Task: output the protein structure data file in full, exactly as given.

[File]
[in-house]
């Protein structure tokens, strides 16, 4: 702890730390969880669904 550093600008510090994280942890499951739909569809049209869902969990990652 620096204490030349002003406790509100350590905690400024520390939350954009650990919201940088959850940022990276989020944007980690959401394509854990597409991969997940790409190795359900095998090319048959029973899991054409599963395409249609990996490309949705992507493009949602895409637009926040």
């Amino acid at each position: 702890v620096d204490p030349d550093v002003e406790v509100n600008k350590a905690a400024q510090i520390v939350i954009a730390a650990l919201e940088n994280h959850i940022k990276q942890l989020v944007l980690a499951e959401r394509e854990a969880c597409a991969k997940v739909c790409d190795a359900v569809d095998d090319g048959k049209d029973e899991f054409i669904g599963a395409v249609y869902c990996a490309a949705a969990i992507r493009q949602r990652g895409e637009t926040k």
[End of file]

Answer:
[in-house]
């Protein structure tokens, strides 16, 4: 702890730390969880669904 550093600008510090994280942890499951739909569809049209869902969990990652 620096204490030349002003406790509100350590905690400024520390939350954009650990919201940088959850940022990276989020944007980690959401394509854990597409991969997940790409190795359900095998090319048959029973899991054409599963395409249609990996490309949705992507493009949602895409637009926040």
């Amino acid at each position: 702890v620096d204490p030349d550093v002003e406790v509100n600008k350590a905690a400024q510090i520390v939350i954009a730390a650990l919201e940088n994280h959850i940022k990276q942890l989020v944007l980690a499951e959401r394509e854990a969880c597409a991969k997940v739909c790409d190795a359900v569809d095998d090319g048959k049209d029973e899991f054409i669904g599963a395409v249609y869902c990996a490309a949705a969990i992507r493009q949602r990652g895409e637009t926040k």